The New Orleans Pelicans reached a new low on Thursday with a 99-88 loss to the Philadelphia 76ers at home. After the loss, New Orleans' fourth in a row and sixth in its last seven games, coach Alvin Gentry dismissed a question about his job security.

"I really don't give a s--- about my job status," Gentry told reporters. "I'm gonna work hard, and I'm gonna coach until the day they tell me I'm not the coach here anymore. It doesn't matter. I don't ever worry about that. That is not anything that I spend five seconds worrying about. My worry is that, 'How do I get the guys in the locker room to play at the level that I want 'em to?' That's where all my effort goes. It doesn't go anywhere else."

The Pelicans are 7-16 on the season. If they built some momentum with their four game-winning streak when Jrue Holiday returned to the lineup, it is entirely gone now. Holiday has missed the last two games with turf toe, Buddy Hield is still shooting 27.7 percent from 3-point range and Anthony Davis desperately needs some help on offense. Gentry wasn't the only one who was on edge after the loss to Philadelphia, via ESPN's Justin Verrier:

Asked if this feels like a low point for the team, Pelicans star Anthony Davis replied, "Yup."

Asked if this is the most frustrated he has been after a loss in his five seasons in New Orleans, Davis replied, "Yup."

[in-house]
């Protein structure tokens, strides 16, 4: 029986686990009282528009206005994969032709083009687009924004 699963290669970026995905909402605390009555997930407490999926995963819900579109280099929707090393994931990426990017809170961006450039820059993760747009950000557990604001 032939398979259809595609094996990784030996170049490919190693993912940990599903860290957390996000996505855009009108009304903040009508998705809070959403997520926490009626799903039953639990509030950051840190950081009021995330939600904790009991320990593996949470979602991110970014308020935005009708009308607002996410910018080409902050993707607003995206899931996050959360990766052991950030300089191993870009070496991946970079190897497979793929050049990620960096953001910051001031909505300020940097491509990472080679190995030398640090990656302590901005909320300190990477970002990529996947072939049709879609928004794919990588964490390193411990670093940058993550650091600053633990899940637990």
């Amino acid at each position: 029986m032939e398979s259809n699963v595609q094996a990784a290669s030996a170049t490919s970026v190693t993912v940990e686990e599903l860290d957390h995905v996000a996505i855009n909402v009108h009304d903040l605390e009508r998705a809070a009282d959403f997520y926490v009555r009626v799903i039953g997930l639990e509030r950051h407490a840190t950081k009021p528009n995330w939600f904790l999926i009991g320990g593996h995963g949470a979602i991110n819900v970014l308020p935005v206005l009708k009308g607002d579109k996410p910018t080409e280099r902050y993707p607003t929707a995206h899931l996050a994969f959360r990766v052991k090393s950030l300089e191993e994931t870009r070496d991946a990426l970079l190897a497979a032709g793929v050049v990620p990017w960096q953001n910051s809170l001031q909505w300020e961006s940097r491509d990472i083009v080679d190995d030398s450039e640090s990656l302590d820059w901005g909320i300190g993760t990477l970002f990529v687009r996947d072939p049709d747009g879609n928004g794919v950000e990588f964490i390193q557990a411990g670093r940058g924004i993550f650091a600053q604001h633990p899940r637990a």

"Even when we won, I thought it was fool's gold," Pelicans forward Solomon Hill said. "We won games, but our ball movement is nonexistent. We come down, pick-and-roll and throw it to AD, and you just have AD scoring over three people. We want to get him in position where it's two at [most], or one.

"We have to come down [and] move the ball, move the ball and then get it to AD. I think we just come down and throw it right to him and we just wait and watch. We can say we want ball movement, but when he's going, everybody's out there watching."

It's easy to feel bad for Gentry and the Pelicans. He has not been set up for success, and they have not been fully healthy for years now. Their opponents, however, have absolutely no sympathy, and nor should they. As San Antonio Spurs coach Gregg Popovich put it on Thursday, "you have to participate in your own recovery." If New Orleans is going to get out of this hole, it has to share the ball and be disciplined on defense. Otherwise, it will keep losing, even against the likes of the lowly Sixers.